Freedom to follow interests is an outstanding path to learning. However, children are just that- children, and they need boundaries to be set in place by people who love them.
Speaking from experience, I urge you to keep the unschooling ideals within the confines of a homeschooling method. God made us parents for a reason.
#3- It is possible to go overboard.
As with the purists I spoke of in #1, there are some people who are so desperate to keep the label “unschooler” that logic seems to fly out the window. Sometimes a child may need help with learning something. While I don’t like to follow government-issued developmental charts because I think they’re ridiculous, there has to be a point when you are willing to concede that there might be a problem. If you are having to make up false diagnoses to explain to your adolescent’s coach why your son doesn’t know how to write, that should raise a red flag. I do have to admit that when something similar to that was brought up in a group I was in, even the uber-unschoolers were shocked.
Use your common sense. Let your kids develop at their own pace, but use some discretion. If you feel there may be an issue with one of your kids, work with them. If that doesn’t help, contact a specialist. I promise you that no unschool police will come knocking at your door. Your child’s well-being has to come first.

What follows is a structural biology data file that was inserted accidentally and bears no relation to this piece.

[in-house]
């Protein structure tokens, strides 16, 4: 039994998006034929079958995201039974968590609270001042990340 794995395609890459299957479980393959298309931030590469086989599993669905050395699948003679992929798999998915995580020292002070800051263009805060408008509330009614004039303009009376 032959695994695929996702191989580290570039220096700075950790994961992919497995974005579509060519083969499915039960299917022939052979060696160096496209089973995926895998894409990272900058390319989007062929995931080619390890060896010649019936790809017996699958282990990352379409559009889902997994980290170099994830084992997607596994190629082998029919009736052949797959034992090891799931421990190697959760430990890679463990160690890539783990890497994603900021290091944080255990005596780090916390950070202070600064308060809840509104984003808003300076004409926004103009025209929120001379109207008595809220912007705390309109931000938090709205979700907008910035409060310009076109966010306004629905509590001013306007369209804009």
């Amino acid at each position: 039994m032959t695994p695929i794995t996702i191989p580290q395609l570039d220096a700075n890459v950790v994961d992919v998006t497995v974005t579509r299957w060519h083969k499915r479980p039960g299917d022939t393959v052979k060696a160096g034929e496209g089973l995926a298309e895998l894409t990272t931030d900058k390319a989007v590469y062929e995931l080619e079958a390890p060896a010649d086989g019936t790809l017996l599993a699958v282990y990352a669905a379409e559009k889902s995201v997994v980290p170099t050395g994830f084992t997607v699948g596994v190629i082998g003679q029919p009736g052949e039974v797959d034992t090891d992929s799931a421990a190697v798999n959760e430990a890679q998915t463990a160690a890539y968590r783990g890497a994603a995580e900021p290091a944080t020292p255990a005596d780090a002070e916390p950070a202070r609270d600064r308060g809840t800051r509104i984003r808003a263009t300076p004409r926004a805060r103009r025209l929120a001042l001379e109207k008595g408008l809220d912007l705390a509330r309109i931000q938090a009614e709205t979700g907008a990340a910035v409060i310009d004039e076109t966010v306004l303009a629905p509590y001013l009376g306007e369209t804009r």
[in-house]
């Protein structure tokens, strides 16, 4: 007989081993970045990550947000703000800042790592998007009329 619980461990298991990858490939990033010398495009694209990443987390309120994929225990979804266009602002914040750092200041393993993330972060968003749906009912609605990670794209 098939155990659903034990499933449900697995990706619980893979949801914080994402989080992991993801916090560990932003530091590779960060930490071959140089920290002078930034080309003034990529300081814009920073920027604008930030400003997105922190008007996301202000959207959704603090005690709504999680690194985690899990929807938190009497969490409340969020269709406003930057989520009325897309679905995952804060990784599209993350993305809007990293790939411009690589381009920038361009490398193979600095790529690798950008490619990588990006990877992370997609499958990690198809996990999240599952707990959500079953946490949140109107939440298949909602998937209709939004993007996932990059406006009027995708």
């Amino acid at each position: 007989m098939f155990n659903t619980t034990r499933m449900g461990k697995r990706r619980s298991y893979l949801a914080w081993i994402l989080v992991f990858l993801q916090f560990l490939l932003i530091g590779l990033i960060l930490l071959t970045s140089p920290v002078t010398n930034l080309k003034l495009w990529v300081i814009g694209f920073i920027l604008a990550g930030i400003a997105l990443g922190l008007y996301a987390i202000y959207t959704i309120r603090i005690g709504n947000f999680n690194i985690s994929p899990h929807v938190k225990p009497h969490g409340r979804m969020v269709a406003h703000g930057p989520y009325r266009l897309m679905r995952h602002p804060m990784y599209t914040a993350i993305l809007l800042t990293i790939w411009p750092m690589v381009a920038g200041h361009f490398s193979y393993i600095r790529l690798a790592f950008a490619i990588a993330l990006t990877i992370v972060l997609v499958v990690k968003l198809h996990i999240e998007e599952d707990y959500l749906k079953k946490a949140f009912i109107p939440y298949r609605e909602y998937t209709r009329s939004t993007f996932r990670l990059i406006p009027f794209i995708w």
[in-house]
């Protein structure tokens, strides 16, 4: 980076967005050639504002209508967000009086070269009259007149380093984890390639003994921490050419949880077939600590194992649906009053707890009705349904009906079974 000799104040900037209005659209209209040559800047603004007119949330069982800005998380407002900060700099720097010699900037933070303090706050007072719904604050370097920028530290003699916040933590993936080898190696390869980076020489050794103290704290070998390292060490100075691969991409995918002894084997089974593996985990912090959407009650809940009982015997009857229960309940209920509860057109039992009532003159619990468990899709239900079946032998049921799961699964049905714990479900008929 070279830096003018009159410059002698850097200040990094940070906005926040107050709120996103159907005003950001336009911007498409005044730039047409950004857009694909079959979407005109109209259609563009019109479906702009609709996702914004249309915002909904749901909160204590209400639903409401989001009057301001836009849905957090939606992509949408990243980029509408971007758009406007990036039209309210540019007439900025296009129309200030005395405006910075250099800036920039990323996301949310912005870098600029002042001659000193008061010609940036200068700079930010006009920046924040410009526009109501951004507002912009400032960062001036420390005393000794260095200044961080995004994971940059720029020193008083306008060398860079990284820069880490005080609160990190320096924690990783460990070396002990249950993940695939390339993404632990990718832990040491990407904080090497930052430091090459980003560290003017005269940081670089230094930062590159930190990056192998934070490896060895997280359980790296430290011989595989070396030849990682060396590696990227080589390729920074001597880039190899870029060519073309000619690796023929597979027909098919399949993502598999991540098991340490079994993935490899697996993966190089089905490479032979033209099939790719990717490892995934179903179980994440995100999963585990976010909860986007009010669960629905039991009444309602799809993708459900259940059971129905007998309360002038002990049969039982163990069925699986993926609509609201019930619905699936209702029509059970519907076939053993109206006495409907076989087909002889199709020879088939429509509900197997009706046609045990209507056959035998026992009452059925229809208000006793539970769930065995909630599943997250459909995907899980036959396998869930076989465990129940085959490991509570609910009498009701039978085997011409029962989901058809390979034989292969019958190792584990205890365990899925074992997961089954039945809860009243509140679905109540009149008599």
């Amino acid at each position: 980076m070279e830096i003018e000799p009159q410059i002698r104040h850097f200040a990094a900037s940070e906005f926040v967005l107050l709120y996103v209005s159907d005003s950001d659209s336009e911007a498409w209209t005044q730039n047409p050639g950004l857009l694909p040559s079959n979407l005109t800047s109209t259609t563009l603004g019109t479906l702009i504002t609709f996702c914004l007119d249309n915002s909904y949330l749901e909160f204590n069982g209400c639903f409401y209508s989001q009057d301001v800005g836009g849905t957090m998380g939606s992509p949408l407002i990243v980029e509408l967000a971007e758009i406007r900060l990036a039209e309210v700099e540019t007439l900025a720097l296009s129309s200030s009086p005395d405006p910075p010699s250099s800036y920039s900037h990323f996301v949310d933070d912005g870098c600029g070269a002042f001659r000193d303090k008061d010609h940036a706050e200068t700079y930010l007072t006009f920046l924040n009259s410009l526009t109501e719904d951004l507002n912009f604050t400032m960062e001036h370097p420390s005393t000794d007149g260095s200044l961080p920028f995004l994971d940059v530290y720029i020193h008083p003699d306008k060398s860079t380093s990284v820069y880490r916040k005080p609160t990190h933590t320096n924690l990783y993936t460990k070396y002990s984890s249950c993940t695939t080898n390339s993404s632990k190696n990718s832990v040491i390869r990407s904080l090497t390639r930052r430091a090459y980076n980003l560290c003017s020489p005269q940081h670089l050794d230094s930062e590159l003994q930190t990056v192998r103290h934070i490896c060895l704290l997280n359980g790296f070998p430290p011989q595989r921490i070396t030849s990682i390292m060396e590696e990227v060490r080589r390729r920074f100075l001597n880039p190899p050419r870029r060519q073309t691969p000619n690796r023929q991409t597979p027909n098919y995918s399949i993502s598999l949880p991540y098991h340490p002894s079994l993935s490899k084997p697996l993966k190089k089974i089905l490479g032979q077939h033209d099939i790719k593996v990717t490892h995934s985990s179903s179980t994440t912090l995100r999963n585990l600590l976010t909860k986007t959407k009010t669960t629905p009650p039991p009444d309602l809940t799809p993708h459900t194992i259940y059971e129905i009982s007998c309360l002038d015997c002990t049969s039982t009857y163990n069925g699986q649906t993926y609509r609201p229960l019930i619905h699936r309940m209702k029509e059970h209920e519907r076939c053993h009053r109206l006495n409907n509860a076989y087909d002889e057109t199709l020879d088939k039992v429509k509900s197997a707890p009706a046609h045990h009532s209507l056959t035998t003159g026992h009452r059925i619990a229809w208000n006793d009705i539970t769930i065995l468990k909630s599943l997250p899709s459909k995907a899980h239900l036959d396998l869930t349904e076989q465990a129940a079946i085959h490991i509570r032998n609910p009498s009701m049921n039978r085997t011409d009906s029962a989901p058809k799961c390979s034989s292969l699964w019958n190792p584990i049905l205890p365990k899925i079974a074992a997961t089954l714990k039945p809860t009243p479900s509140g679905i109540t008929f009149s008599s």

#4- Children need to learn responsibility.
I know that assigning chores is frowned upon in many unschooling circles, but this is truly a disservice to not only the parent who ends up doing everything, but also to the kids who grow up believing that making a contribution to the family is unimportant. Someday, these kids will be adults, too. It certainly won’t go well for them if they don’t even know how to run the washing machine. Life skills are crucial to growing up. Give your kids a head start by showing them from an early age how to run and maintain a household.
#5- Some children do need a push.
One of the most common sentiments in homeschooling is that children are unique. There are some children who are natural go-getters. They’re up at the crack of dawn to begin their day doing a myriad of activities. Think of Rapunzel in the beginning of Tangled.